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Is this weird?? (hacking a router)

Last response: in Wireless Networking
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Anonymous
August 25, 2005 5:00:41 PM

Archived from groups: alt.internet.wireless,comp.os.linux.networking (More info?)

We are a small broadband ISP. We have one customer that
could not get DNS to resolve. We found that he was using a
DNS server in China/Taiwan, 168.95.192.1 (hntp1.hinet.net)
We have our own DNS servers and this router had our DNS
in its DNS field.
The reason he failed is that the above DNS failed for several
hours yesterday. We checked our server logs and found that
he has been using this DNS since early July. He is behind a
DI-604 router. As it turns out, the router redirects any request
on port 53 to this hntp1.hinet.net Today we replaced the router
and it's all back to normal, all DNS requests are going to our server.
We also checked the settings in the DI-604, they are correct.
In fact, if we use the DI-604's internal ping test, it uses our DNS.
Is it possible to hack a router?? Anyone heard of this?
Thanks,

-
R

More about : weird hacking router

Anonymous
August 26, 2005 1:27:18 AM

Archived from groups: alt.internet.wireless,comp.os.linux.networking (More info?)

"RZ" <rz@dev.invalid> wrote in news:11gs8rja8u18u11@news.supernews.com:

> We are a small broadband ISP. We have one customer that
> could not get DNS to resolve. We found that he was using a
> DNS server in China/Taiwan, 168.95.192.1 (hntp1.hinet.net)
> We have our own DNS servers and this router had our DNS
> in its DNS field.
> The reason he failed is that the above DNS failed for several
> hours yesterday. We checked our server logs and found that
> he has been using this DNS since early July. He is behind a
> DI-604 router. As it turns out, the router redirects any request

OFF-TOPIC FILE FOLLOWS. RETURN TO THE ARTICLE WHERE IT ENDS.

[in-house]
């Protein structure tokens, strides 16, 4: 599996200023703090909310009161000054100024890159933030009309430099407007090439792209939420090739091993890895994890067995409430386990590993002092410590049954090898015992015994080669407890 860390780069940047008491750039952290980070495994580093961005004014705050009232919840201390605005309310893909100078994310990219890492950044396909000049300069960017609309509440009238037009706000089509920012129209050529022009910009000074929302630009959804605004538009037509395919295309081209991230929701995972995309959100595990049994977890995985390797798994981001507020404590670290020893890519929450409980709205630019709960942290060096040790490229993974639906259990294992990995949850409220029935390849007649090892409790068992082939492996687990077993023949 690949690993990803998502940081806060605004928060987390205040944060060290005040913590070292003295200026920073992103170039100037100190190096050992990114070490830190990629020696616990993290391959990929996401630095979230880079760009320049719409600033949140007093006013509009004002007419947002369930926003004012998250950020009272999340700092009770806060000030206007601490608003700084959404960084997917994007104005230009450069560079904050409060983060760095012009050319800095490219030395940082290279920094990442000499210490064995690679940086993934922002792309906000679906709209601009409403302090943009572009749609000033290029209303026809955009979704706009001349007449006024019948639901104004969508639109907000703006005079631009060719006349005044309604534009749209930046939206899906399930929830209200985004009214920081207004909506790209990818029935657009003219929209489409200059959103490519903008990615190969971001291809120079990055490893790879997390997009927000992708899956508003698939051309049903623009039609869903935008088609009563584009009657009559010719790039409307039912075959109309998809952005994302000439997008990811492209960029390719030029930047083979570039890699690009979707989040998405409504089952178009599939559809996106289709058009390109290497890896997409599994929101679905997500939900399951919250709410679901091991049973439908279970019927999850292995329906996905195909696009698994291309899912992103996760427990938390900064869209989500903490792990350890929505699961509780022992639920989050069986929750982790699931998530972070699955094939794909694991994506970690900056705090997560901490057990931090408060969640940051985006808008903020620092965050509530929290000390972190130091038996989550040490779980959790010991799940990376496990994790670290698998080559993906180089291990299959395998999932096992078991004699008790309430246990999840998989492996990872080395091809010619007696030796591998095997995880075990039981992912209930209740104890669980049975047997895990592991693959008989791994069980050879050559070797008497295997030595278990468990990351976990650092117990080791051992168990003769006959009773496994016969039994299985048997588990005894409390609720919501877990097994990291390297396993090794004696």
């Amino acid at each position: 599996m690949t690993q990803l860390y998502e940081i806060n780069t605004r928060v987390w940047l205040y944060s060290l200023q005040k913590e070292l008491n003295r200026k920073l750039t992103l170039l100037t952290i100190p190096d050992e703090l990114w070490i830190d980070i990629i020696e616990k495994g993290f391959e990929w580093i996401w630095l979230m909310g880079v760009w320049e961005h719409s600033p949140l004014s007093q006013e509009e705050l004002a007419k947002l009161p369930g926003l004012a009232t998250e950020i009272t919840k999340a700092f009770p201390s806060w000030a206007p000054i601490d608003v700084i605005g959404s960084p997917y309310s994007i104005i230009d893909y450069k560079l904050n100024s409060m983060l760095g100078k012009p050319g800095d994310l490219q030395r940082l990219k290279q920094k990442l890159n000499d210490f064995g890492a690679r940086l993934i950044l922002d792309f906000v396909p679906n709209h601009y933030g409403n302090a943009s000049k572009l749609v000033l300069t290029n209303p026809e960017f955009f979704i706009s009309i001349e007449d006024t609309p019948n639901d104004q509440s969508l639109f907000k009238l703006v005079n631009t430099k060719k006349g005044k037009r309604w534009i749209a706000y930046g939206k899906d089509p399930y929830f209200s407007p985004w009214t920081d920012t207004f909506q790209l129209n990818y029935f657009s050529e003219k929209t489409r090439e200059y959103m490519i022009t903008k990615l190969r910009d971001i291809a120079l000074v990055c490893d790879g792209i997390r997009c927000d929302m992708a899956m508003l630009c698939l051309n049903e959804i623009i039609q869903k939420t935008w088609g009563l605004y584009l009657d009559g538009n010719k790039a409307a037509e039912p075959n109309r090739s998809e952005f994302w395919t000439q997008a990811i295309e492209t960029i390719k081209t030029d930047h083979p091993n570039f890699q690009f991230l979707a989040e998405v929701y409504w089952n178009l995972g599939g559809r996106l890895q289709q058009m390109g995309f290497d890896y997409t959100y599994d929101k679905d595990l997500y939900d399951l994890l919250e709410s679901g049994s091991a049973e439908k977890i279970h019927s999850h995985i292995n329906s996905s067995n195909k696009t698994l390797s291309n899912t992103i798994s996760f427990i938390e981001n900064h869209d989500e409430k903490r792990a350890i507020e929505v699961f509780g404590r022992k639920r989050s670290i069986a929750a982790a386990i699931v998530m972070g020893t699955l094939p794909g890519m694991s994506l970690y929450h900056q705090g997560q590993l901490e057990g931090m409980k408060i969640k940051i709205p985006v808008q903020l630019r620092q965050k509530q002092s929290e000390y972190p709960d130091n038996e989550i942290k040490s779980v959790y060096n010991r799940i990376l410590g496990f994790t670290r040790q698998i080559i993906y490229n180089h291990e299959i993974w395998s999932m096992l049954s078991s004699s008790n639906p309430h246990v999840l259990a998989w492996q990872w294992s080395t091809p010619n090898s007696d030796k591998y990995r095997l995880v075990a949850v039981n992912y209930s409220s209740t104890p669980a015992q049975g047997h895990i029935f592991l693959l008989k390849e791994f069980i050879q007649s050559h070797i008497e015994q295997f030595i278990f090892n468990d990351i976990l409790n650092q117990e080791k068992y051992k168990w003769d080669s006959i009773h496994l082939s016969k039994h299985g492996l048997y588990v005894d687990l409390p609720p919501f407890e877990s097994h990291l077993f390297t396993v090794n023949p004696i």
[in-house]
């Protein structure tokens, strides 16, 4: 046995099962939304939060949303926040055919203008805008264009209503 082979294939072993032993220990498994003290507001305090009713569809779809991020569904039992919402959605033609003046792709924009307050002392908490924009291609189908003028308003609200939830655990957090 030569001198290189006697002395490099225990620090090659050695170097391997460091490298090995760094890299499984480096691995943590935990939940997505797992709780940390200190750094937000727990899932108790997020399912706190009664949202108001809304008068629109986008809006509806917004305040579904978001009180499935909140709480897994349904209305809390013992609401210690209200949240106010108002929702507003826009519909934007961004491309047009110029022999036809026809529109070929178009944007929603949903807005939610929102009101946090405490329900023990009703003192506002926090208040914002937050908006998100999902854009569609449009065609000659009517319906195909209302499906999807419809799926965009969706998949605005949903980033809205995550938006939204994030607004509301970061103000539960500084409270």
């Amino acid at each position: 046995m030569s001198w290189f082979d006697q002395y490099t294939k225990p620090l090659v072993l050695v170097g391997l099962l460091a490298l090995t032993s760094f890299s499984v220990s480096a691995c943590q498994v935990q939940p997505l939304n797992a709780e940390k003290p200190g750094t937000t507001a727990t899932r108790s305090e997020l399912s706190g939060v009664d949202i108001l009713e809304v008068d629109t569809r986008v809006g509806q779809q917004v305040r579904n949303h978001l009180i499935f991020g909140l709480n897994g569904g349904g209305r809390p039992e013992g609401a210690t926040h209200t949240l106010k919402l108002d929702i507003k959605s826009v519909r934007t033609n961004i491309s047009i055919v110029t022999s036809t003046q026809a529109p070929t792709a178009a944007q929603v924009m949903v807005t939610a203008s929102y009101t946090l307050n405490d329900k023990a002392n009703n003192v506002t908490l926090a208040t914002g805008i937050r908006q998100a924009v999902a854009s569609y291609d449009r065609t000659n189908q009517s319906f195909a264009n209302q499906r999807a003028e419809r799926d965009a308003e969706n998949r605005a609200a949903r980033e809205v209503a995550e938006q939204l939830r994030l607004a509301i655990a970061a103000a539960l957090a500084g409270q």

> on port 53 to this hntp1.hinet.net Today we replaced the router
> and it's all back to normal, all DNS requests are going to our server.
> We also checked the settings in the DI-604, they are correct.
> In fact, if we use the DI-604's internal ping test, it uses our DNS.
> Is it possible to hack a router?? Anyone heard of this?
> Thanks,
>

Yeah a router can be hacked if the router is left in its out of the box
default state such as leaving the router's Admin user-id and PSW as is out
of the box and most *clueless* home users will do just that. It could
happen if the *clueless* user with happy fingers that clicked on unknown
links in an email or a Web site that deployed a backdoor Trojan or root
tool kit to a computer that gave the hacker full remote control of the
machine. The hacker could easily go to the router's admin screens and
configure the router.

If the router is wireless and was not secured wirelessly even a wireless
hacker that could attach a machine wirelessly to the LAN on the router
could access the router's Admin screens and configure the router with the
router being left in its out of the box default state.

Duane ;) 
Anonymous
August 27, 2005 8:06:09 PM

Archived from groups: alt.internet.wireless,comp.os.linux.networking (More info?)

RZ wrote:
> We are a small broadband ISP. We have one customer that
> could not get DNS to resolve. We found that he was using a
> DNS server in China/Taiwan, 168.95.192.1 (hntp1.hinet.net)
> We have our own DNS servers and this router had our DNS
> in its DNS field.
> The reason he failed is that the above DNS failed for several
> hours yesterday. We checked our server logs and found that
> he has been using this DNS since early July. He is behind a
> DI-604 router. As it turns out, the router redirects any request
> on port 53 to this hntp1.hinet.net Today we replaced the router
> and it's all back to normal, all DNS requests are going to our server.
> We also checked the settings in the DI-604, they are correct.
> In fact, if we use the DI-604's internal ping test, it uses our DNS.
> Is it possible to hack a router?? Anyone heard of this?
> Thanks,
>

I have not heard of this before, but it certainly sounds like the
router has been hacked somehow. As for why - the most likely
reason is to be able to direct the user to a fake financial web
site, e.g. a mock-up of a home banking site, where thay can then
get him to give them his username and pasword, thinking he's
loggin into his usual home banking web site.

You should inform the user that any sites where he used passwords
could have been fakes, to change his passwords and to check all
his bank accounts. You should also look for other users similarly
compromised and inform them.
!